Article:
^That tussle of 1994 between Russell and Fogarty was the making of the sport as a spectacle that could attract millions. The Brit vs Yank, hard-knock lad vs spoilt brat head-to-head the media constructed around the 1994 season guaranteed an unprecedented level of exposure for Superbikes.Kevin Sampson (26 May 2001). "Ordinary hero". The Guardian (London). Retrieved 13 April 2010.
^Vettel won four world titles in a row between 2010 and 2013 at Red Bull Racing, with Alonso finishing second on three occasions – two of the titles narrowly won in finales, denying Alonso his third title. Then as Alonso left Ferrari in late 2014, Vettel signed for the team as his replacement. The rivalry was fierce, yet respectful with few on-track clashes.Andrew Benson (25 November 2012). "Vettel and Alonso's rivalry becomes one with real teeth". BBC. Retrieved 25 May 2015.
^The comparisons are inevitable. Both are Italian; both are multitime world champions fighting for the MotoGP title, as well as the favor of the mercurial and powerful Italian press. Their every move is studied, forcing both to seek refuge in foreign countries."Forever In The Shadow". Sports Rider Magazine. February 2009. Retrieved 12 February 2010.
^"Surpassing these and others is a rivalry forged not so much out of jealousy or bitterness, as much as it was two giants immersed in a supreme struggle for supremacy, because winning is the name of the game. To this observer, the greatest NASCAR rivalry of all time was the ongoing tussle between the man they called “The King,” and the ever sly “Silver Fox.""They Call Him "The King," Part III- The Greatest Rivalry". 27 December 2009. Retrieved 16 February 2010.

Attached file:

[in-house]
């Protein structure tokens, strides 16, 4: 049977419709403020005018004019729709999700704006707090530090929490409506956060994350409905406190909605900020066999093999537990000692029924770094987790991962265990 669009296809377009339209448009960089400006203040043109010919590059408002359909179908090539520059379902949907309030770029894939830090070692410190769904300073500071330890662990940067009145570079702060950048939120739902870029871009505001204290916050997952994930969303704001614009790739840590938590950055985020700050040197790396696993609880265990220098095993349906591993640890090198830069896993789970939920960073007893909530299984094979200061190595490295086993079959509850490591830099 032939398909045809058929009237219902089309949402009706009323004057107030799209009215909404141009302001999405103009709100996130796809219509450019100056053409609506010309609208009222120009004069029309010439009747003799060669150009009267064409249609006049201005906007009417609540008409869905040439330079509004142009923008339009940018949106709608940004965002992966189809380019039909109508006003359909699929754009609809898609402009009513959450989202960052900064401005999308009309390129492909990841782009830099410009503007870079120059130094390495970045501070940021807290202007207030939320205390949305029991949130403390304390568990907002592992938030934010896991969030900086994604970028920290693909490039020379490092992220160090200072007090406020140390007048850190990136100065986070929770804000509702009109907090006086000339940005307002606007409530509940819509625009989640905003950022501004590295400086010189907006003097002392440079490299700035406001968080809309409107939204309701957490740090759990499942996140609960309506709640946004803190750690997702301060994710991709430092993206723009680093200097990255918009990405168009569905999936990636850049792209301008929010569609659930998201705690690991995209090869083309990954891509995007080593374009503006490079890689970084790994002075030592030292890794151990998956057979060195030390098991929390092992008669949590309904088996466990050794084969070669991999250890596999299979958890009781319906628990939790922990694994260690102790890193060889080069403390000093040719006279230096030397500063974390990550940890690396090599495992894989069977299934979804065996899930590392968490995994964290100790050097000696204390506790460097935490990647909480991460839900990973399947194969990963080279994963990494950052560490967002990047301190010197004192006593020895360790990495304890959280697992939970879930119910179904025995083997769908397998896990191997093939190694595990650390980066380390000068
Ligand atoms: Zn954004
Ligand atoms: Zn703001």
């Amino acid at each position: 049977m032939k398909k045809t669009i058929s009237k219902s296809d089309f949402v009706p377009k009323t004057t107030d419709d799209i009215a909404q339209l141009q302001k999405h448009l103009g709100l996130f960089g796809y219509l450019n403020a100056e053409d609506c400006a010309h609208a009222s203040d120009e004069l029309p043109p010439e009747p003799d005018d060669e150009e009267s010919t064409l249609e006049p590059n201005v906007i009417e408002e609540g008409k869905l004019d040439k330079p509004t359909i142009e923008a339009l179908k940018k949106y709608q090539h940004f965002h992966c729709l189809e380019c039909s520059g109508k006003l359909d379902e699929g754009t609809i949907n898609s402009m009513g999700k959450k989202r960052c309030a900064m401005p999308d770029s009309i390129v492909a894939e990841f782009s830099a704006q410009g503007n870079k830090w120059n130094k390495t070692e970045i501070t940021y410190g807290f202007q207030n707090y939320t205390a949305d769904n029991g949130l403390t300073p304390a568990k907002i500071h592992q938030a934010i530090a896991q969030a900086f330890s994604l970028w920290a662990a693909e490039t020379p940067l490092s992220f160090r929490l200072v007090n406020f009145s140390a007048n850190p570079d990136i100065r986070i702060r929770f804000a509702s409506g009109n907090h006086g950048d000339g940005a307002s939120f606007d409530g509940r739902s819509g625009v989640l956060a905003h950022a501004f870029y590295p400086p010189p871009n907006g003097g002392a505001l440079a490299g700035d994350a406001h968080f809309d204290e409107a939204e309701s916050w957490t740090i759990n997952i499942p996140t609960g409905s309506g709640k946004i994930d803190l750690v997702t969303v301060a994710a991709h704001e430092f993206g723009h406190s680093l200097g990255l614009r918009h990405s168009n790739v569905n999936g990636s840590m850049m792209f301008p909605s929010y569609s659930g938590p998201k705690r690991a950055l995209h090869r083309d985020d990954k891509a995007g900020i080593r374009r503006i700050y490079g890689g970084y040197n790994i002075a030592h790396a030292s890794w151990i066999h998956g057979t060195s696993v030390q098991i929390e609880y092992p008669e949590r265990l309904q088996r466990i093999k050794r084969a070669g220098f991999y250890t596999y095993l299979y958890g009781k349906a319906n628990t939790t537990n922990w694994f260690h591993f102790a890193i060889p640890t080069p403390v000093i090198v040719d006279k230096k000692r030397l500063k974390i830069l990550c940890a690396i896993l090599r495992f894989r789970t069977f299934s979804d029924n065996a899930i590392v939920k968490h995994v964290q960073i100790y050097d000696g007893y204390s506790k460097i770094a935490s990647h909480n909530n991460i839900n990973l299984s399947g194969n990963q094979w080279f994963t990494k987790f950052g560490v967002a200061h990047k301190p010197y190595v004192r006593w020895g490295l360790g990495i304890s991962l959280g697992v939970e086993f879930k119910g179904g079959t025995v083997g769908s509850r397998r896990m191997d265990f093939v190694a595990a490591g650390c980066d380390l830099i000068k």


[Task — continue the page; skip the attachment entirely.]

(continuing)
^"This rivalry was defined by the last lap of the 1979 Daytona 500. Cale Yarborough was fighting Donnie Allison for the lead when, as Yarborough recalls, he was shoved into the infield grass. He somehow steered his car back onto the track and slammed into the side of Allison's car, spinning both out."David Newton (29 August 2008). "Top rivalries marked by crashing cars, flying fists and swinging helmets". ESPN. Retrieved 16 February 2010.